San Francisco-Marin Food Bank Sees Slow Giving at Most Critical Time of Year

December 28, 2015

DECEMBER 28, 2015
SAN FRANCISCO, CA (December 28, 2015) – The San Francisco-Marin Food Bank is currently $500,000 behind in contributions compared to this time last year. In order to continue its regular programing in 2016, the San Francisco-Marin Food Bank must make up this shortfall by midnight, December 31st.

Paul Ash, Executive Director of the Food Bank, says, “These are critical funds with critical consequences. We read in the news that the unemployment rate is low, but 80% of the people we serve are outside the umbrella of employment: children in poverty, the elderly, and people with serious illnesses who are unable to work. Furthermore, with the extremely high cost of living in this area, many of the folks we serve are employed – sometimes with two or three jobs – but they simply don’t earn enough money to reliably put food on the table.”

“I imagine this is how the people we serve feel at the end of every month,” says Ash. “You have to look at your budget and ask yourself if you can make more money somehow or start cutting back on the things you need. For a lot of people, the only thing left to cut out is food. That’s why the Food Bank is so important. We provide an essential service that people can count on. In turn, we count on donations to be able to continue our work.”

In a single week across San Francisco and Marin, the Food Bank provides:

1 million pounds of food via 450 food pantries and partner organizations
Meals to 30,000families
Home-delivered groceries to 11,000 seniors
A healthy mid-morning snack to 9,000 students
Because of its efficient operations, generous food donations, and bulk-purchasing power, the Food Bank is able to turn every one dollar it receives into five dollars’ worth of food.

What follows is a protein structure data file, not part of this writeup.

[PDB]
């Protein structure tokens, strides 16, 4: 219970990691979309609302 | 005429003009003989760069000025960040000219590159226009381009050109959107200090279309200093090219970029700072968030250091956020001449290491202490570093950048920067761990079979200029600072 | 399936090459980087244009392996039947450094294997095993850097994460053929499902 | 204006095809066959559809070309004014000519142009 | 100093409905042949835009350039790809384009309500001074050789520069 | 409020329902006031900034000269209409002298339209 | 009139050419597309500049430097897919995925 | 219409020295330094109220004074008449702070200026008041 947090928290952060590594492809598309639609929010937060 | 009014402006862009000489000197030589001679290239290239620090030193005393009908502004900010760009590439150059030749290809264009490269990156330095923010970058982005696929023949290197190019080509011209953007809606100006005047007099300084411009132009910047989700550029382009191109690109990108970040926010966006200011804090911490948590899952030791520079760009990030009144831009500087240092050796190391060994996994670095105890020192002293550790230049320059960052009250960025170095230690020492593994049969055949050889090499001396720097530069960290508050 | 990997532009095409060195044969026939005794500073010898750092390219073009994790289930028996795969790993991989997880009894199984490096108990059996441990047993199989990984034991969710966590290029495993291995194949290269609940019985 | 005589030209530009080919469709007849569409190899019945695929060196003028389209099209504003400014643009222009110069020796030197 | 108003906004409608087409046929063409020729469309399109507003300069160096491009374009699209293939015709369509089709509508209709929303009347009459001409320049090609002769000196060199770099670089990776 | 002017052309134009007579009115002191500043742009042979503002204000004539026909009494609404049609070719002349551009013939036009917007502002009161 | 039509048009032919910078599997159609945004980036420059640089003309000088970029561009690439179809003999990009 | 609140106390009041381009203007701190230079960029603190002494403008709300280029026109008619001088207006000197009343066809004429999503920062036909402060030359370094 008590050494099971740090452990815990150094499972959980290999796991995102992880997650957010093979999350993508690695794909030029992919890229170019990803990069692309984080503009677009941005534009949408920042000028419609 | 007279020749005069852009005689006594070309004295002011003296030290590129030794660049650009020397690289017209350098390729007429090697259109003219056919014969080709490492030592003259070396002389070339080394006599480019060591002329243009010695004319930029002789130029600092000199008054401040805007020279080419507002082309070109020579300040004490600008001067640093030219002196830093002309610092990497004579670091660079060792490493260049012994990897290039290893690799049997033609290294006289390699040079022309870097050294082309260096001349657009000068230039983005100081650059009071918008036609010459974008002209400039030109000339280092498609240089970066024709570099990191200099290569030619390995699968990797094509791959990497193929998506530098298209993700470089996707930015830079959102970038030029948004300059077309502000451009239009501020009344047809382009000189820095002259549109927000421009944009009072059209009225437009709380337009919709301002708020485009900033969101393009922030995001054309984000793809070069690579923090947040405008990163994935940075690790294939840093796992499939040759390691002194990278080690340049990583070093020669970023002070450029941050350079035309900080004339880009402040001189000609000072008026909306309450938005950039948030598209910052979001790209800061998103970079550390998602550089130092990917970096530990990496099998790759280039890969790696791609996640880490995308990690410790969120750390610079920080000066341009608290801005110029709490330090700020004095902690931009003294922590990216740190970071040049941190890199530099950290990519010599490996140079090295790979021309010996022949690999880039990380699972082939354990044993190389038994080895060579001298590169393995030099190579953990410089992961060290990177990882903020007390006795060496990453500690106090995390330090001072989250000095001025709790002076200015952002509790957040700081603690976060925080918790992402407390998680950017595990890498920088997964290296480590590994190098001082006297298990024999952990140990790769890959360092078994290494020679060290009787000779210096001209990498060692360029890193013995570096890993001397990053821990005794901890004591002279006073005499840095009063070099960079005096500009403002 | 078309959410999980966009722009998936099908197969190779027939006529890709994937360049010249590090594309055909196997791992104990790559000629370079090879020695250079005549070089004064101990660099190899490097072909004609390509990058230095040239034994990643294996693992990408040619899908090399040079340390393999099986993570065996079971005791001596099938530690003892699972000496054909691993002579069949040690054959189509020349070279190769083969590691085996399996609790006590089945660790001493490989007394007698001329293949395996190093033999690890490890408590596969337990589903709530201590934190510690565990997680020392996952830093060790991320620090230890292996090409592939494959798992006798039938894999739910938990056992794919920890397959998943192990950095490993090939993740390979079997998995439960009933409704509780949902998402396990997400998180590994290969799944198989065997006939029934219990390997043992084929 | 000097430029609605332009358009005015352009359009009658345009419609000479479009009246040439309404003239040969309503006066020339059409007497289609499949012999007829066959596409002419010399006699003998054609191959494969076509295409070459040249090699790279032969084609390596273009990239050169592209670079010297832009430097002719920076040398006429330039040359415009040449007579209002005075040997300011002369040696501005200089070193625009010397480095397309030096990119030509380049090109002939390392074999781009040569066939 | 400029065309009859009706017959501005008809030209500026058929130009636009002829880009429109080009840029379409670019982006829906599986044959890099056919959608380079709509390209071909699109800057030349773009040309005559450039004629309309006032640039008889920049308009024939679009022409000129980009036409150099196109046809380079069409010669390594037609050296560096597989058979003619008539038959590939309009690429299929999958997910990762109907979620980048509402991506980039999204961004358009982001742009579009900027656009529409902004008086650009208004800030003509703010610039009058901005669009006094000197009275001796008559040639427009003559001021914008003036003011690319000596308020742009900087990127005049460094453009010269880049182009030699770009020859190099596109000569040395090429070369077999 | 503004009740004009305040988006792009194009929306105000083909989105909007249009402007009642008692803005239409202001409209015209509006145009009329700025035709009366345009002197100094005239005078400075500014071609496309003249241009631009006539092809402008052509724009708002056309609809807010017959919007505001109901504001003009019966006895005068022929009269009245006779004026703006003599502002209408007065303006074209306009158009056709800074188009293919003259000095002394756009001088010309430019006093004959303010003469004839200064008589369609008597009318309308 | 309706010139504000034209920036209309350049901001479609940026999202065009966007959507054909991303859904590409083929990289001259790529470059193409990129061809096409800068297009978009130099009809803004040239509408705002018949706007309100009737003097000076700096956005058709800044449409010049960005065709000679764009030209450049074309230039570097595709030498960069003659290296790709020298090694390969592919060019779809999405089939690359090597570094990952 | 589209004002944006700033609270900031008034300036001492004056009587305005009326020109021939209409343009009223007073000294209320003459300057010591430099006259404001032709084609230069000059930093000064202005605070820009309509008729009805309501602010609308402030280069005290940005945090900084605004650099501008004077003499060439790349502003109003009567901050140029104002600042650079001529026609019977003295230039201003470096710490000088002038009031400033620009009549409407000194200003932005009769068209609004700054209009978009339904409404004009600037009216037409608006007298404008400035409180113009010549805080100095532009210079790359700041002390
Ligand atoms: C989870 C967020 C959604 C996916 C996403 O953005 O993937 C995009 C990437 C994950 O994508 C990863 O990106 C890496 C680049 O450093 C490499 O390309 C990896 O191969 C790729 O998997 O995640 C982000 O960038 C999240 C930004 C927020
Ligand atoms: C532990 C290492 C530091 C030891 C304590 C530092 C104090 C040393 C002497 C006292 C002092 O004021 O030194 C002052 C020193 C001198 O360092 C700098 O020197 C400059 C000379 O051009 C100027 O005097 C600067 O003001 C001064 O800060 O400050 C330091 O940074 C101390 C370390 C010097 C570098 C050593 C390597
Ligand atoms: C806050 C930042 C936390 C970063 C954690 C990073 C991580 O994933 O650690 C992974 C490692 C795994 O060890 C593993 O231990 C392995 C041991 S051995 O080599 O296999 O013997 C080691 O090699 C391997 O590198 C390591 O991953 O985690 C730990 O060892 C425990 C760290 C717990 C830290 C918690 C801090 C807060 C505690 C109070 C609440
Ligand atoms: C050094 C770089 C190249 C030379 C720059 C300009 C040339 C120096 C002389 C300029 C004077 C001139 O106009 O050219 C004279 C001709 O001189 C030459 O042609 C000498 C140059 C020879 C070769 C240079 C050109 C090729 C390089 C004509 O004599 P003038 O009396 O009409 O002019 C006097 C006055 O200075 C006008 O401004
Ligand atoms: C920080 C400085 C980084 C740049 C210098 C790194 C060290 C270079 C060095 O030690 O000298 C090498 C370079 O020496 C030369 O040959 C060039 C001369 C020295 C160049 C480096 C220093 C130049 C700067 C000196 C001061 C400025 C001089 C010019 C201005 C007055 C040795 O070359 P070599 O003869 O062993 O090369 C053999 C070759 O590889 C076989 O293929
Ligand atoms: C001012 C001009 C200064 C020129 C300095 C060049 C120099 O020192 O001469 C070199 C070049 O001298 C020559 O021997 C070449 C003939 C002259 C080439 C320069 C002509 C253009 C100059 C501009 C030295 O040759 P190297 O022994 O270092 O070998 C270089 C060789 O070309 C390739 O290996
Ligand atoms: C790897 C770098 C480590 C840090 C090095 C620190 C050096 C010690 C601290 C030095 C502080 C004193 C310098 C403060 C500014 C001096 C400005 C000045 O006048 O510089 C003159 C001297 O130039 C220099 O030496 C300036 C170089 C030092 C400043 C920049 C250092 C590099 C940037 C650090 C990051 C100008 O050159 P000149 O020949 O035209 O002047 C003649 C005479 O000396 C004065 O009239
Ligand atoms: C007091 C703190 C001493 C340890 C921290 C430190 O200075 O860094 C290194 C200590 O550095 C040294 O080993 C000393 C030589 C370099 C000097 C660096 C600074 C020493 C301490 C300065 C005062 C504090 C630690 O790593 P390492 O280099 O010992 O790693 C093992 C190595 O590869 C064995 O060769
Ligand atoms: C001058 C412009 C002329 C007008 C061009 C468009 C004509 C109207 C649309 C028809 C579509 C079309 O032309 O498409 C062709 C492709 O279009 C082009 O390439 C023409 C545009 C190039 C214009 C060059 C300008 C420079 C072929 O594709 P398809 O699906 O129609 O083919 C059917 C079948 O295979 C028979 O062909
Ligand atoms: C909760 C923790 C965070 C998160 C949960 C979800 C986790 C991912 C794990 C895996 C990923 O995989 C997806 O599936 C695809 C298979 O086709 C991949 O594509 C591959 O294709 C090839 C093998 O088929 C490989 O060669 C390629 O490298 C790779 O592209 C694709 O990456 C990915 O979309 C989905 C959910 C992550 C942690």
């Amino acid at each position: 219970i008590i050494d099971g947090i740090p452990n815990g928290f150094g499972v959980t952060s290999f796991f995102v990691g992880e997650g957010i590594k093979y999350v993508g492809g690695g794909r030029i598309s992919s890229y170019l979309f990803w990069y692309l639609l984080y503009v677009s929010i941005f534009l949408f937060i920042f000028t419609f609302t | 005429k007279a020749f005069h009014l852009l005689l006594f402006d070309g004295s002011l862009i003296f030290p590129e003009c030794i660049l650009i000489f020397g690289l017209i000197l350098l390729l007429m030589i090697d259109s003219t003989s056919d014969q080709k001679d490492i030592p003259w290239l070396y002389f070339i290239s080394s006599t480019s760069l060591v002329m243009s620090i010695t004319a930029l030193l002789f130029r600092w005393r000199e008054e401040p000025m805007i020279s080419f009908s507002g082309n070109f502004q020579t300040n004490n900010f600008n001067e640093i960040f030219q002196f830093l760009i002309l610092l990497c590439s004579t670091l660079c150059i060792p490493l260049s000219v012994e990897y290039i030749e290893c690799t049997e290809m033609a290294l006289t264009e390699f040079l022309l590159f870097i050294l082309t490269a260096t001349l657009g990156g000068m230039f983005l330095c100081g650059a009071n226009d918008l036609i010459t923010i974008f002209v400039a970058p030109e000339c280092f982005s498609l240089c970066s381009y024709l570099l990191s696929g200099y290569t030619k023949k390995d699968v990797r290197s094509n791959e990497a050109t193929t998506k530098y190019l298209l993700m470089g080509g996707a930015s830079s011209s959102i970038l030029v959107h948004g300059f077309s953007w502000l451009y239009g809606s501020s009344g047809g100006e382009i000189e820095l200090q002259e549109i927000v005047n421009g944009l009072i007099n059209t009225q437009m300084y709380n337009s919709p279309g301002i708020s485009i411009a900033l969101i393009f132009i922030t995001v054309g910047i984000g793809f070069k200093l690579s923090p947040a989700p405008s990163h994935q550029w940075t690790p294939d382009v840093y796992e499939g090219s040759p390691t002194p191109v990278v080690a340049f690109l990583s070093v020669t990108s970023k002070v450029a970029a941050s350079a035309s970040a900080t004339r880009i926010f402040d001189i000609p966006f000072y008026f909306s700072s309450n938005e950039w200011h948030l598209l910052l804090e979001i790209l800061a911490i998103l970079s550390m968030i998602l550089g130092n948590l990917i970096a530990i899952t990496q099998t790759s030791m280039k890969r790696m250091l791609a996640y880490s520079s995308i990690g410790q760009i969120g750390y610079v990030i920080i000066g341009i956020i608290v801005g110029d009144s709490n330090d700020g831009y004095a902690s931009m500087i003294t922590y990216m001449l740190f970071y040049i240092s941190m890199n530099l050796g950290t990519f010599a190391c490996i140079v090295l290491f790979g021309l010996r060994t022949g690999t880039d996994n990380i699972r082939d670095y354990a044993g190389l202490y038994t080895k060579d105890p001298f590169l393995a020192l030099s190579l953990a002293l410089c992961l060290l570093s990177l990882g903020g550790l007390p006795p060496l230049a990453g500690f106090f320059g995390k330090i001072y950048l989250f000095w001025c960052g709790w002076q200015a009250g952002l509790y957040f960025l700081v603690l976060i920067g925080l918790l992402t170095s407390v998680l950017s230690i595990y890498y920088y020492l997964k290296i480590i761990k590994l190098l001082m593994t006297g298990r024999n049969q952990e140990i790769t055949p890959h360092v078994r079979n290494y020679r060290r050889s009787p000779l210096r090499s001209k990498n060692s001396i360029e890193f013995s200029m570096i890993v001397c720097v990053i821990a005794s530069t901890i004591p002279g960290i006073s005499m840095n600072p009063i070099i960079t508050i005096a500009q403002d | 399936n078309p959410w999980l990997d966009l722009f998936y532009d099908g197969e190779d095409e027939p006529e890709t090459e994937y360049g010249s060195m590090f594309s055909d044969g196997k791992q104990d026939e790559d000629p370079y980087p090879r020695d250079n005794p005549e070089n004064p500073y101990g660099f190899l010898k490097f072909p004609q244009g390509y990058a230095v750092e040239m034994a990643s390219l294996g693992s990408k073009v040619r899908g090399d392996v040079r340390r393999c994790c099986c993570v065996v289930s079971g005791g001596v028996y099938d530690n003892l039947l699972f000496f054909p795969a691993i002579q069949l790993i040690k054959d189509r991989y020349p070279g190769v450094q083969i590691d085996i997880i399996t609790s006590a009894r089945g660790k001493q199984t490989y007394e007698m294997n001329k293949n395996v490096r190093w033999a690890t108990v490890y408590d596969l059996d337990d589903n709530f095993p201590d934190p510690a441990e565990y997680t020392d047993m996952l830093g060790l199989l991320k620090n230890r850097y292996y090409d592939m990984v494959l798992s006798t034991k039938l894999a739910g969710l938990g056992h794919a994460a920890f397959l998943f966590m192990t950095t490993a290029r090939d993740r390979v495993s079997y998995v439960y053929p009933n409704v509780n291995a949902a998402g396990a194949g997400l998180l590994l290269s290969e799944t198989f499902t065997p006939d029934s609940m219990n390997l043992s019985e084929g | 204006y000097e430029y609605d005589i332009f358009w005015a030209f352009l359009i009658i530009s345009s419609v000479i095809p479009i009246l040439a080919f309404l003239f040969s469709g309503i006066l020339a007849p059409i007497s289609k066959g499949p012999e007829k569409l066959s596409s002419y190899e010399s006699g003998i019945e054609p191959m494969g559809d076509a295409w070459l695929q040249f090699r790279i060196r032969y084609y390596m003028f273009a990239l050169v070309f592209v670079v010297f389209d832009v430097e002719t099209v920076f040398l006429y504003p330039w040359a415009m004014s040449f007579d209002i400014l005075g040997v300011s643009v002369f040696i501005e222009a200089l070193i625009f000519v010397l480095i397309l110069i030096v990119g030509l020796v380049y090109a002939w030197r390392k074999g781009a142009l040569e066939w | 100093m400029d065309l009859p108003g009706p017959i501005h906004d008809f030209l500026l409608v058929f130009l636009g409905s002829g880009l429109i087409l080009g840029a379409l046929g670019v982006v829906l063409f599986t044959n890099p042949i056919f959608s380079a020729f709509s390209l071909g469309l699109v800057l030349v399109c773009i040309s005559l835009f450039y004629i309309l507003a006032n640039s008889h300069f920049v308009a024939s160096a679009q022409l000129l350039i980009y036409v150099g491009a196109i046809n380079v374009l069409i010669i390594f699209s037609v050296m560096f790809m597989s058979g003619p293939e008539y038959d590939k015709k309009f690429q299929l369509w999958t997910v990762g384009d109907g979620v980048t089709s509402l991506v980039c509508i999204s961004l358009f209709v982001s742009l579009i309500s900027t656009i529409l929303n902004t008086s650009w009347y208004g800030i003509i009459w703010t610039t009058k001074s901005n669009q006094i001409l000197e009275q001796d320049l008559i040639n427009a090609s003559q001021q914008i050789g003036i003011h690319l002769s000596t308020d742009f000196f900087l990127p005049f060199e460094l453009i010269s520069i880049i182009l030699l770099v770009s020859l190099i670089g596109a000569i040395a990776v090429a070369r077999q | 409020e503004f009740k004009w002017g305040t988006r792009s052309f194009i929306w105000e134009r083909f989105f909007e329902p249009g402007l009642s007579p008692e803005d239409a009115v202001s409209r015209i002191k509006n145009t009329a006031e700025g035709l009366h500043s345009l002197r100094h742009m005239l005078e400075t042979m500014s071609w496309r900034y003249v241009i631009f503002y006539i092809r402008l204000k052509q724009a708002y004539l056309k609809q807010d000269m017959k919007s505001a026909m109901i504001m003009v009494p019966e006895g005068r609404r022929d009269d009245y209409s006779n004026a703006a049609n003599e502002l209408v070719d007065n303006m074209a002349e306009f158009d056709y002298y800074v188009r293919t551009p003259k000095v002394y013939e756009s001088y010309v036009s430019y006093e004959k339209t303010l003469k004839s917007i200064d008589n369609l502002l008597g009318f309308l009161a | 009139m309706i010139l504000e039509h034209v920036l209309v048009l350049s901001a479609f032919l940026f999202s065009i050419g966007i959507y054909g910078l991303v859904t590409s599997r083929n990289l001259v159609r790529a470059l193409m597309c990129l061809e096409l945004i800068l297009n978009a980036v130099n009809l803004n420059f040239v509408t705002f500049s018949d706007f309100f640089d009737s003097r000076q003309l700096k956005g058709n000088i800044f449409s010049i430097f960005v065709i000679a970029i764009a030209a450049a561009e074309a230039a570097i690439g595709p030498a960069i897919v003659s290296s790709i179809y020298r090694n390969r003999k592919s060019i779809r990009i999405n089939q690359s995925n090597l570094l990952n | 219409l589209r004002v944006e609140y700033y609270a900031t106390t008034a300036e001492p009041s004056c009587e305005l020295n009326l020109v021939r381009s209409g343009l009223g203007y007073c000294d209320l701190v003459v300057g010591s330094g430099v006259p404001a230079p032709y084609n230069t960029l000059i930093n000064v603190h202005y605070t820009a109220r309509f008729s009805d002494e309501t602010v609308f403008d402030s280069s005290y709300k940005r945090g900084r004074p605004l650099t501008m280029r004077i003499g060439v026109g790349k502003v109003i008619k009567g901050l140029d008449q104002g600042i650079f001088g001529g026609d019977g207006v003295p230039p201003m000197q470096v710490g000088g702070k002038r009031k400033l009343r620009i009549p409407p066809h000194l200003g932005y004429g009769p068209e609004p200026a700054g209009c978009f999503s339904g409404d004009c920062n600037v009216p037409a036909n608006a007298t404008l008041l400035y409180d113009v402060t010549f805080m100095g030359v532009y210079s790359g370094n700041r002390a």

“Many people are surprised to learn that 60% of the money we rely on comes from individuals. So we’re not being poetic when we say that every person can make a difference.

By giving now, members of the community help provide food directly to their neighbors need,” Ash says.

People in the community can help ensure this work can continue in 2016 by donating in one of three ways:

Online at

Over the phone by calling 415-282-1907, ext. 249

By sending a check or cash to the San Francisco-Marin Food Bank, 900 Pennsylvania Avenue,

San Francisco, CA 94107
Visit to donate, sign up for a food drive, or volunteer.


About the San Francisco-Marin Food Bank

The Food Bank plays a central role in the food assistance network in San Francisco and Marin, where one in four residents is at risk of hunger. Families, children, seniors, and individuals find critical support in the food the Food Bank delivers to its 450 partnering organizations, including 246 weekly grocery pantries. Set up farmer’s market-style, the Food Bank’s pantries enable households to select groceries that can be used to create home-cooked meals. Nearly 60 percent of what is distributed is fresh fruits and vegetables. The Food Bank will distribute more than 48 million pounds of food to the community this year alone – enough for more than 100,000 meals every day.

Media kit: